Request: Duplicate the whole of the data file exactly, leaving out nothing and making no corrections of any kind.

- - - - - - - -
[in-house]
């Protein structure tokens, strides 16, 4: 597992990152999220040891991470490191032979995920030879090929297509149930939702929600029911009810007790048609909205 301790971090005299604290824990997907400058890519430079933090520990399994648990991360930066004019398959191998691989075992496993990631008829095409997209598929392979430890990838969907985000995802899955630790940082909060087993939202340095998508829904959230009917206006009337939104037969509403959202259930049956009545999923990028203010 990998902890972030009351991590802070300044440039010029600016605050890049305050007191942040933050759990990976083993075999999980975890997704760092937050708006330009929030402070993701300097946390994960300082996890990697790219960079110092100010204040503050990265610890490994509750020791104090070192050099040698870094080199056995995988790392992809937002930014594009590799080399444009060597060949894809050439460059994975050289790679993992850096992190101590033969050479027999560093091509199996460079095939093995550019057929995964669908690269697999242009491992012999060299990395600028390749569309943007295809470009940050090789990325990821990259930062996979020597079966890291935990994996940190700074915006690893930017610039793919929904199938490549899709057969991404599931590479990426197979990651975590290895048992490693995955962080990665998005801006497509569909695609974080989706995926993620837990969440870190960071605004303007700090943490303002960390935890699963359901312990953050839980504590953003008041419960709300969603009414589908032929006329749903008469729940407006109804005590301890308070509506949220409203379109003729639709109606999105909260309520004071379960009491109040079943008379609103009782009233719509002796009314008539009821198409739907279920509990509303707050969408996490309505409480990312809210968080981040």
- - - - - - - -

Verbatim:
[in-house]
């Protein structure tokens, strides 16, 4: 597992990152999220040891991470490191032979995920030879090929297509149930939702929600029911009810007790048609909205 301790971090005299604290824990997907400058890519430079933090520990399994648990991360930066004019398959191998691989075992496993990631008829095409997209598929392979430890990838969907985000995802899955630790940082909060087993939202340095998508829904959230009917206006009337939104037969509403959202259930049956009545999923990028203010 990998902890972030009351991590802070300044440039010029600016605050890049305050007191942040933050759990990976083993075999999980975890997704760092937050708006330009929030402070993701300097946390994960300082996890990697790219960079110092100010204040503050990265610890490994509750020791104090070192050099040698870094080199056995995988790392992809937002930014594009590799080399444009060597060949894809050439460059994975050289790679993992850096992190101590033969050479027999560093091509199996460079095939093995550019057929995964669908690269697999242009491992012999060299990395600028390749569309943007295809470009940050090789990325990821990259930062996979020597079966890291935990994996940190700074915006690893930017610039793919929904199938490549899709057969991404599931590479990426197979990651975590290895048992490693995955962080990665998005801006497509569909695609974080989706995926993620837990969440870190960071605004303007700090943490303002960390935890699963359901312990953050839980504590953003008041419960709300969603009414589908032929006329749903008469729940407006109804005590301890308070509506949220409203379109003729639709109606999105909260309520004071379960009491109040079943008379609103009782009233719509002796009314008539009821198409739907279920509990509303707050969408996490309505409480990312809210968080981040």